37. Most countries, including many European countries, went through this the hard way and paid a huge price in human lives. Today, you have opened up and people go about their lives quite normally.
38. Singapore is in a middle of a big wave of transmission in our population, the difference is we are doing so only after vaccinating 80% of our population. So, we are riding this wave in a relatively naïve state, without natural antibodies but with vaccine-generated immunity. Currently, we are monitoring anxiously to see if vaccinations will prevent the rising number of infections from translating into many more severe illnesses and deaths. This will give us the confidence that we can live with Covid-19 safely.
39. This is where we stand currently: Over the past 23 days, which was when the current wave started, there were about 6,600 new infections detected, with seven admissions to ICUs and two deaths, predominantly accounted for by unvaccinated individuals. The next few weeks will be crucial.
40. So I am afraid I have no answers on what is the best battleplan against COVID-19. I can only share that we are at a critical moment and the outcomes in the coming weeks will guide our next steps. We are in this current position, because of the unique approach that Singapore has taken to accelerate our vaccination programme and take calibrated steps to re-open our society and economy.
41. This is an outcome of medical science, as well as a people who are prepared to hold the fort against the virus until we feel we are sufficiently inoculated, and we are fortunate to be in the position to adopt this approach.
Conclusion – A Common Baptism of Fire
42. COVID-19 does not recognize nationalities and is a common threat to humankind. Every country and people has been put through a stringent baptism of fire.
43. In that process the world came together in many ways – sharing scientific discoveries, findings and knowhow in combating the virus, and linking up our supply chains to deliver test kits, medical equipment and vaccines.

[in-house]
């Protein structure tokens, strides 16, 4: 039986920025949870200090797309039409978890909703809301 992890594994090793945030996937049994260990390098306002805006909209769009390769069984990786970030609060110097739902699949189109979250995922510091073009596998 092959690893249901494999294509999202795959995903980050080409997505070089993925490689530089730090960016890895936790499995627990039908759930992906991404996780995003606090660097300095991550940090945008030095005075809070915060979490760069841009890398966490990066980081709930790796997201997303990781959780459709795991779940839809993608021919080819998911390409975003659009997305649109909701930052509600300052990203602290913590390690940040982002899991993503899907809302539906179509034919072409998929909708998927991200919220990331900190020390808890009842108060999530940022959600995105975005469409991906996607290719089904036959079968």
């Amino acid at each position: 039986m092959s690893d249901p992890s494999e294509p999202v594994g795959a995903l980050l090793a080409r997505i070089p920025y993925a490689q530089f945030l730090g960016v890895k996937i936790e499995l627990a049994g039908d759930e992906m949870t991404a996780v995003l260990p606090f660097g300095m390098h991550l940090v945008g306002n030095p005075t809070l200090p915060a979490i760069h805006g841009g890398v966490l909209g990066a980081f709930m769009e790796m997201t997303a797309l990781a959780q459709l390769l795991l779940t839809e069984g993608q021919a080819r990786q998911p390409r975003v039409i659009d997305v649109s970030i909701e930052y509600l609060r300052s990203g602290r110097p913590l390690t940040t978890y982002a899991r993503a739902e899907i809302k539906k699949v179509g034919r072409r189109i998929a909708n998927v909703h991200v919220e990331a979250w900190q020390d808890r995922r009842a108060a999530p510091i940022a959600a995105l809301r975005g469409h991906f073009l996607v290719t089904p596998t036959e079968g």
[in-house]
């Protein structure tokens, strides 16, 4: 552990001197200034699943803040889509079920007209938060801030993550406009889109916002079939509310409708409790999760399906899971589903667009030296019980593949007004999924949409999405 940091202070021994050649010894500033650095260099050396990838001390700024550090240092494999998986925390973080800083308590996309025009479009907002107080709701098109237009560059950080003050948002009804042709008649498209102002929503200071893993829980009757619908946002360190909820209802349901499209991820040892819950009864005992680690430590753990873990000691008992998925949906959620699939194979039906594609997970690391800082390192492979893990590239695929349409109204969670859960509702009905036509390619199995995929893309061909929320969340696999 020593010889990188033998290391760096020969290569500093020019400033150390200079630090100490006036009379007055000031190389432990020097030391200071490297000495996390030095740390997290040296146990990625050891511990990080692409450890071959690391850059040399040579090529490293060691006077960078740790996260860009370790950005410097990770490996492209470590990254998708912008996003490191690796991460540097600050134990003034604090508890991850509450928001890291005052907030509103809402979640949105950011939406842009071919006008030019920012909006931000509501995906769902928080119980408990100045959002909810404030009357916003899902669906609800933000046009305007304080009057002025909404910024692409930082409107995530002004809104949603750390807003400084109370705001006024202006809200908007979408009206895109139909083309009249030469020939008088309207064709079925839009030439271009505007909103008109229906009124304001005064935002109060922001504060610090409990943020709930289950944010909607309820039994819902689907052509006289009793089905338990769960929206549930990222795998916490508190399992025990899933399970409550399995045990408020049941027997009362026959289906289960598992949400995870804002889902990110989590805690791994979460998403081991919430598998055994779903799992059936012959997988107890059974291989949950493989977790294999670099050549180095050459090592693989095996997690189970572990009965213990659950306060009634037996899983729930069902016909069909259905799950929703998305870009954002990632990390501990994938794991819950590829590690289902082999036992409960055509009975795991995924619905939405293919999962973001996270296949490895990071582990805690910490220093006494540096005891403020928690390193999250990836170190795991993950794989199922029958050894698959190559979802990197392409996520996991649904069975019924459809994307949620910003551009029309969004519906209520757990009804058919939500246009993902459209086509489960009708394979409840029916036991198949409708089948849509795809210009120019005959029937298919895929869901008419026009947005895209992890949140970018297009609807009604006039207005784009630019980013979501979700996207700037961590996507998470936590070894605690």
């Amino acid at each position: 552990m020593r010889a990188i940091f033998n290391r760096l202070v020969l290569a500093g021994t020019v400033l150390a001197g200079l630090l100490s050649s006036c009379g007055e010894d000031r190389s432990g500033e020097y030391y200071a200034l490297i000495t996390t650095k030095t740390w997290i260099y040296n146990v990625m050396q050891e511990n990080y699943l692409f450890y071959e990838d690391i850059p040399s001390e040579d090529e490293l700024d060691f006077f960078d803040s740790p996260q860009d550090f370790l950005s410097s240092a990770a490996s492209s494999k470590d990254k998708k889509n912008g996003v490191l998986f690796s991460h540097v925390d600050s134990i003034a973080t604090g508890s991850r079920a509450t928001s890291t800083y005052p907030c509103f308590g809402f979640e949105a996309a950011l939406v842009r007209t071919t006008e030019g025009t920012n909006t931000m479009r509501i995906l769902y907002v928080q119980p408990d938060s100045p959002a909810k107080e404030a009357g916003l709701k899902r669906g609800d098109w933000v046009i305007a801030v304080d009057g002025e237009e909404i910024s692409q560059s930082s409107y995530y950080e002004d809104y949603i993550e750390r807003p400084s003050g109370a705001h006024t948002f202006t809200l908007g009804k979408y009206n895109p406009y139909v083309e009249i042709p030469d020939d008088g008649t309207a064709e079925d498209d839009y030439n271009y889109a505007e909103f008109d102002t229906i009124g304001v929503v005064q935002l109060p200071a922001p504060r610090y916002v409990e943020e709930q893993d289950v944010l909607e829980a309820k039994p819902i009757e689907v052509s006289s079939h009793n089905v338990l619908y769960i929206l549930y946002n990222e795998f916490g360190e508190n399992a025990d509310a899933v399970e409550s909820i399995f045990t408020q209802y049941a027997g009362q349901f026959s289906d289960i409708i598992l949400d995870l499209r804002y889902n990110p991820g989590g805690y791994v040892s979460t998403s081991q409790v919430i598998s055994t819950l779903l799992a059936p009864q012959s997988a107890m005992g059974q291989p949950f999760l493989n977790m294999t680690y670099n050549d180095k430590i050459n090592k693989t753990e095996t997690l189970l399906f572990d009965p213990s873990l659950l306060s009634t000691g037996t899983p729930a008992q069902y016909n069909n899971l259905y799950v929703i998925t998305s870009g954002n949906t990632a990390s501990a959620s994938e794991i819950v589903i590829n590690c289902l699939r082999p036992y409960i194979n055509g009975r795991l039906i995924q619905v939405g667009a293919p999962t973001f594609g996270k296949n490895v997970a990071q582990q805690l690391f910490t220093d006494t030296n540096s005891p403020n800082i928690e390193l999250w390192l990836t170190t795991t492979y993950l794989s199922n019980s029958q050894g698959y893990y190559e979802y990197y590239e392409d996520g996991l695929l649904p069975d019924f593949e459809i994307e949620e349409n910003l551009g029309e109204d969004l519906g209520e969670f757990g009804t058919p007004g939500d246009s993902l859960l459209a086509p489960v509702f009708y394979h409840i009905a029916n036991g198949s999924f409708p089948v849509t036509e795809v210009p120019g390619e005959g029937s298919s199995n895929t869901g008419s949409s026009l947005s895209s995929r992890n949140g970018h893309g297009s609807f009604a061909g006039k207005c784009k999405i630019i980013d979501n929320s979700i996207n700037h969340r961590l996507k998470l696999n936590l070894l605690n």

44. We are learning from each other. For example, over the past 20 months, we witness the healthcare responses of European and Asian countries. For Europe, the starting point was closer to a response for an Influenza outbreak, where individuals rest at home and seek medical help when they are unwell. But that proved to be inadequate against a deadlier virus like COVID-19.
45. In Asia, the starting point was SARS, where every case was hospitalised, and his contacts identified and isolated to prevent further spread. But that provided to be unsustainable as COVID-19 is far more infectious and affects many more people.
46. Over time, European countries too started to conduct tracing and isolation, while Asian countries like Singapore are making home recovery the default for vaccinated individuals who are healthy with mild or no symptoms.
47. I also hope that as soon as we are ready, Europe and Asia can start to rebuild the bridges across our continents again. Singapore and the EU are in discussion on mutual recognition of health certificates, which will pave the way for us to reopen our borders to each other safely.
48. At ASEAN, member states have committed to the ASEAN Comprehensive Recovery Framework (ACRF) which was adopted at the 37th ASEAN Summit last November. It serves as the region’s coordinated exit strategy from the COVID-19 pandemic and reflects ASEAN’s commitment to build back better in a pragmatic and sustainable manner.
49. The key initiatives include the establishment of the ASEAN Regional Reserve of Medical Supplies for Public Health Emergencies, the ASEAN Travel Corridor Arrangement Framework to revive essential business and official travel within ASEAN while prioritising public health and safety.
50. May this spirit of co-operation stay strong, to help see all of us through this pandemic. Thank you.